Just found this thread addressing the use of Panasonic's Whisper Green with a ductless heat pump.  No distribution system other than the Whisper Green moving air between rooms.


Curious about your thoughts. 

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Yes, these multispeed fans have two dials behind the grille on the face of the fan.  One controls the low speed and the other controls how long the fan stays on high speed before defaulting back to the original low speed.  The dials look like this:

Generally, these fans are used to provide both local spot ventilation in a bathroom and whole building ventilation to meet ASHRAE 62,2.  The low speed can be chosen to meet the whole building continuous rate, say 50 cfm for a 2000 square foot three bedroom house (7.5 cfm x (# of bedrooms + 1) + (2000 square feet x 0.01 cfm/sf).  When the control switch on the wall is closed, the fan switches to the full high speed of 130 cfm  as long as the switch is on, plus the number of minutes set on the timer to the left.  Then it drops back down to the low speed cfm set to meet the whole building ventilation rate.  Your homeowner would want the VKS3 model that uses an unpowered switch to control that boost, not the VKM3 version that uses a motion sensor to control that boost to full speed.   There are also similar fans rated at 80 cfm for the high speed that can be set for 30, 40, 50, 60, or 70 cfm with a boost to 80 cfm, but I would recommend the 130 cfm model to move more tempered air.  It is still rated at less than 0.3 sone at 130 cfm while using less than 12 watts.


For this application, I would use two switches, one for power to control the on-off  of the fan wired to the black and white wires and a non-powered control switch for the two red control wires to kick the fan to 130 cfm.  Then the homeowner can adjust the speed at the fan behind the grille for the low speed and just turn it on and off as needed for distribution of the heated or cooled air.  If he wants the full speed, he can then close the control switch and leave it on high.  He is not looking for whole building ventilation but rather redistribution of the heated or cooled air from upstairs.  He can experiment on what airflow rate he finds most comfortable and effective.


The fan is designed to be installed as a ceiling insert fan and that is the best application.  The UL listing requires that the fan has to be at least 7 feet above the floor to avoid anyone pushing a finger through the grille and hitting the blower wheel, especially kids.  If that can be met and the discharge pointed down, the only issues are that the damper will not close (I would just remove it for this application) and the motor will experience slightly different stresses on the bearings that may shorten its life somewhat, although we have never had any issues come up.  These DC motors are intended to last 10-20 years of continuous use, so this is not a big concern.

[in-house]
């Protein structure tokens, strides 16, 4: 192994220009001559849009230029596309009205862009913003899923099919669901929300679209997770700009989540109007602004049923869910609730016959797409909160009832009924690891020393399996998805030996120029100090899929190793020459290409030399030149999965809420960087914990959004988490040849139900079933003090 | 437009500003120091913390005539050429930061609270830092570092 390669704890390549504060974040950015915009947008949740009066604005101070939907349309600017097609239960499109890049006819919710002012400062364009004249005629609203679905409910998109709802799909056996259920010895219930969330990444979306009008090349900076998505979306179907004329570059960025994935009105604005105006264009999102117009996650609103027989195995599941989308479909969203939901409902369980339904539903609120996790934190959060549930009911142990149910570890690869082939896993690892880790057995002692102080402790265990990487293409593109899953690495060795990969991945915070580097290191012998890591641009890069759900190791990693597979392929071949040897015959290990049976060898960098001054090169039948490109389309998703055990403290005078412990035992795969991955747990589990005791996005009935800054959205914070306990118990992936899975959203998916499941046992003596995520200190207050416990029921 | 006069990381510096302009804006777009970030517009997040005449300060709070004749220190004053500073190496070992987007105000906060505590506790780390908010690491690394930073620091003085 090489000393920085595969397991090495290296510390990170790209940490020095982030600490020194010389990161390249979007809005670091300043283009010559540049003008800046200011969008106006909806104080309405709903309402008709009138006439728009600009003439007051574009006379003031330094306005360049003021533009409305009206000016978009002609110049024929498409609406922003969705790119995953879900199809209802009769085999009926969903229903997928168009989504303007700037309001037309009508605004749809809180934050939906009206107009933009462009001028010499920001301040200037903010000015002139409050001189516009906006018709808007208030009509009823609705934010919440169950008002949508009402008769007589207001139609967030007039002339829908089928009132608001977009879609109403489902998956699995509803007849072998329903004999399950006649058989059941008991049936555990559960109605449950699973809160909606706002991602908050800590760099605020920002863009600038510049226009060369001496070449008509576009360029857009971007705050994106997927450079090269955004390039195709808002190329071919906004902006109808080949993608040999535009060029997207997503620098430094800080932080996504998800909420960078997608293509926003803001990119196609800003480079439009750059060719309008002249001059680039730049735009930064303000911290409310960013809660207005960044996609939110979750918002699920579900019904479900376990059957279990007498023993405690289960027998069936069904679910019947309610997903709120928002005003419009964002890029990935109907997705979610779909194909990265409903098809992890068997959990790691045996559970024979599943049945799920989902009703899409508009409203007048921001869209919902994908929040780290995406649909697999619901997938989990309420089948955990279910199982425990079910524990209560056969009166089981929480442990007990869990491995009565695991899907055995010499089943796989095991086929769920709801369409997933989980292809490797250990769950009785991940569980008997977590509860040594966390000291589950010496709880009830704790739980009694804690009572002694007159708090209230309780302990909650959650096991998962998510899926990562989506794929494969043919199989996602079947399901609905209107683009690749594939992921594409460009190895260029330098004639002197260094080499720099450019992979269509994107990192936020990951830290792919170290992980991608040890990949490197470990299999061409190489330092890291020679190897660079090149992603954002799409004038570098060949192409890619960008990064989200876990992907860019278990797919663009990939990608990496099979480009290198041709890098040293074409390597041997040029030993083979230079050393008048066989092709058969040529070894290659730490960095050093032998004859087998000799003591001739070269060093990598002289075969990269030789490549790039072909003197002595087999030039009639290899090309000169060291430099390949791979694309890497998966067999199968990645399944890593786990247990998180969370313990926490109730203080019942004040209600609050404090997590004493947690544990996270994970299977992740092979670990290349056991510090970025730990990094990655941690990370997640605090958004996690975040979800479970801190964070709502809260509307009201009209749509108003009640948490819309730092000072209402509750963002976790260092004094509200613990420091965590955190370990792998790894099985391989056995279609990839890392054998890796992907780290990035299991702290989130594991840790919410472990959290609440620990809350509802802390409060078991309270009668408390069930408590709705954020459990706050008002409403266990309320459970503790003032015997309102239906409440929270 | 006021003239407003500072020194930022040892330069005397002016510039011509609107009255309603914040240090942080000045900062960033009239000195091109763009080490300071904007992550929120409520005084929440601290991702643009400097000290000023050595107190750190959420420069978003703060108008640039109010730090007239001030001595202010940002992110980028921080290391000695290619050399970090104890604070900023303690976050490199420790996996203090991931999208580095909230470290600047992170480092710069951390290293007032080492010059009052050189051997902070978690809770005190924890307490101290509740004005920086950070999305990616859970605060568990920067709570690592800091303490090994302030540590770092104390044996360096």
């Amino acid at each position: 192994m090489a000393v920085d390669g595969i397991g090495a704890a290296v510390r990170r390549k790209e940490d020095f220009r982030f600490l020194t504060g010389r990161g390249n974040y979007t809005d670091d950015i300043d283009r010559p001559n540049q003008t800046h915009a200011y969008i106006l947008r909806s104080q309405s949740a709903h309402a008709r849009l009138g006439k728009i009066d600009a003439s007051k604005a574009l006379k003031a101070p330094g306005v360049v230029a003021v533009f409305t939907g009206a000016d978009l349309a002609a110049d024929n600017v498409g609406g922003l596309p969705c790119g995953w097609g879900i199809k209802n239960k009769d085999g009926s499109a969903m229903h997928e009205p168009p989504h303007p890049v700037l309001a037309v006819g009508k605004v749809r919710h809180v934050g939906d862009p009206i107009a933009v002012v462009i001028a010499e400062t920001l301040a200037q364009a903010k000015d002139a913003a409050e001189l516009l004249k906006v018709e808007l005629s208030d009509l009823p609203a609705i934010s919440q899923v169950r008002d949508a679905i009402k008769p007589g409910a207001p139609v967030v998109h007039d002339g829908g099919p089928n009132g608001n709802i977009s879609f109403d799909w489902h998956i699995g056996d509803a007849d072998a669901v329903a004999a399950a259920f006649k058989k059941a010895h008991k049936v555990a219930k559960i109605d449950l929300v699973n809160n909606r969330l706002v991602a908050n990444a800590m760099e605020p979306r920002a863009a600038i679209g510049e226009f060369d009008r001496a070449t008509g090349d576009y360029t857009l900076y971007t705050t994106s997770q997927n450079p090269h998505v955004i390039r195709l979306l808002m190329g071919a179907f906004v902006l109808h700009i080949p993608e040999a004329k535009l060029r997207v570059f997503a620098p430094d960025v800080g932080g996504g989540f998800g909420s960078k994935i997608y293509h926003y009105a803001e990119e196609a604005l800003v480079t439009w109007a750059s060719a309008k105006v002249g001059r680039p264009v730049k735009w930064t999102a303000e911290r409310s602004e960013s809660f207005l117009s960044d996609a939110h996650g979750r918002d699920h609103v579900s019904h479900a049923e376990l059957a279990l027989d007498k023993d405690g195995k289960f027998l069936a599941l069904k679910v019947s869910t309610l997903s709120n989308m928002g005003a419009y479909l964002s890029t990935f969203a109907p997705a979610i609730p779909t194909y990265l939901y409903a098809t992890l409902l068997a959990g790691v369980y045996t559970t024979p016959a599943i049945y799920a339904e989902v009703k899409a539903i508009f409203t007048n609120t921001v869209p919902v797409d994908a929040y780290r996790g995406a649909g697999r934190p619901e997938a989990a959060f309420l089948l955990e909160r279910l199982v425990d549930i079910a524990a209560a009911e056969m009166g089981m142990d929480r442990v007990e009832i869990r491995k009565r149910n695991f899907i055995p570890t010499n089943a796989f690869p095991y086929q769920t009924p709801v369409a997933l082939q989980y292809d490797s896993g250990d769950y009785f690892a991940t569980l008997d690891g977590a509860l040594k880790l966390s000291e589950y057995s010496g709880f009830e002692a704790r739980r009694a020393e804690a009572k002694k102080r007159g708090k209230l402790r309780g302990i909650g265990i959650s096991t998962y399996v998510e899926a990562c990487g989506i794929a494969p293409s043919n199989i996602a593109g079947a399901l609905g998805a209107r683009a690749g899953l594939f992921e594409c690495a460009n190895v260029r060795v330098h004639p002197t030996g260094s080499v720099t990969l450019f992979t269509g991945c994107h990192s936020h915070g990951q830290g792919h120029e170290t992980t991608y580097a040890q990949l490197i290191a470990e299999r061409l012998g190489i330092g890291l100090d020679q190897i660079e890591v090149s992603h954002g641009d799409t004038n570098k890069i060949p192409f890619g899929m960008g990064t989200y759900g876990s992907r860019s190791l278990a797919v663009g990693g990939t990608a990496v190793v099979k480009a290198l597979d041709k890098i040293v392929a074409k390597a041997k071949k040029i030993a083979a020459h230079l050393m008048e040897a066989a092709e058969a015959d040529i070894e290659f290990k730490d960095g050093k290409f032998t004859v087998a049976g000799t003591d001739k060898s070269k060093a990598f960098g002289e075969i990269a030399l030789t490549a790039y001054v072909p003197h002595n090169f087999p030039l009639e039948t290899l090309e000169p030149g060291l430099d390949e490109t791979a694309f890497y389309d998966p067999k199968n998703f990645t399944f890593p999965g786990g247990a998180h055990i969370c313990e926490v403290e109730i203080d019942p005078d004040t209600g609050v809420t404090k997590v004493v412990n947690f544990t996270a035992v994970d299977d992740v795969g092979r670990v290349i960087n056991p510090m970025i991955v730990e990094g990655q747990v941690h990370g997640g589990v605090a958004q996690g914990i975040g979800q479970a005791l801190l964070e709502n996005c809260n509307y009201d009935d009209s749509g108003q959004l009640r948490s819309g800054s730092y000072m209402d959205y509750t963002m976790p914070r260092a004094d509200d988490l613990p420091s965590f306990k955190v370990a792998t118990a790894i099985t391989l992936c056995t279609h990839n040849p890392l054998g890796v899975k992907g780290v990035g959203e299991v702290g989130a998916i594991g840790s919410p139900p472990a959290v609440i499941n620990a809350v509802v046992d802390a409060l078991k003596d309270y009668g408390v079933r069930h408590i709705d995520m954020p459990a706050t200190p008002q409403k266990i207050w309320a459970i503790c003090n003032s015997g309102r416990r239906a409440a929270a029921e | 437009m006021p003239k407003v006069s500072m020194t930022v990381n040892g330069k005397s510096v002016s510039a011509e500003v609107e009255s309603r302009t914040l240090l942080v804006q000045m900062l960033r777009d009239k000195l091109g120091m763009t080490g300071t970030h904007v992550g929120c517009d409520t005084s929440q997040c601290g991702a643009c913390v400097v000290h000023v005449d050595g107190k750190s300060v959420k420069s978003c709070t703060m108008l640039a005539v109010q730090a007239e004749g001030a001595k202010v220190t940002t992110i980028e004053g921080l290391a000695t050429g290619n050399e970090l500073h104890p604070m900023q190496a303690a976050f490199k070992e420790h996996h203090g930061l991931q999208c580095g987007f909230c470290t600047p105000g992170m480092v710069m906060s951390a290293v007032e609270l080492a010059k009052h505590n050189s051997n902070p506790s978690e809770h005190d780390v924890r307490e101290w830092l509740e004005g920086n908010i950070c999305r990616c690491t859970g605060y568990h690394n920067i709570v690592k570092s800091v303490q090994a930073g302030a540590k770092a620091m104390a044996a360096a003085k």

Thanks Don! 

Very helpful info.  I think this will work. Bottom of the grill will be over 8 ft  from the floor. Two switches make sense.  I agree, we should go with the 130 CFM fan rather than the 80 CFM fan one.  The delta T is pretty small, so it makes sense have that extra capacity and flexibility.



We have a similar situation in York, Nebraska ... A little different but the story is cool.     It's a second story apartment with a distant bedroom that needed conditioning.   The performance was so bad before the project that the tenant moved out, never being comfortable.   We installed the same unit you have in the main room and a Panasonic bath fan powering a buried duct to that far bedroom. (Along with the rest of the sealing and insulation package)   The performance was so improved that the tenant begged to move back in, and they did.    We chose very simple controls.   A line voltage thermostat.  


Linda, Don,

I love the concept of moving air around for 12 watts with a Panasonic bath fan.    As you know, I have been experimenting with the ducted method of using the small MSHP's    I've determined that it is less efficient (if you want absolute minimum energy usage) ... but it can provide very uniform room to room temps, if that is the major objective.   I have two projects now being monitored by DOE and NREL from which I presented preliminary data at Pittsburg ACI, and mountains more will be coming.    This system also helps distribute the single point Panasonic ERV which is located near the return.    It is keeping temperatures very stable, even with the bedroom doors closed, with the Tamarack under door return air paths.  

     This system answers the perceived American need for forced air to every room and after a proper design and install is pretty bullet proof   (occupant proof)

     I'm convinced that using the single point delivery systems and moving the air with fans as we are discussing is more efficient.   (9 points higher SEER to start with, plus 1/3 the fan watts, just to start with)    So I'll be putting in this type of system in future houses that aren't being used for testing.    The single point delivery with fans is more for energy geeks who like to control and fine tune their systems.    (that would be me,  ... and I think you)

     Final thought on distribution with Panasonic bath fans.    I have two installed in my house and they are situated where they can push the heat from the pellet stove in the basement up into a family room which is two story, so it's open to the upstairs.   So the pellet stove can heat the whole house. (4300 sf)   The central systems are still available as well as a big ceiling fan in the tall family room for additional mixing if desired.      The 2 fans are located right above the pellet stove.    This is the same concept we are discussing, just a different heat source.      


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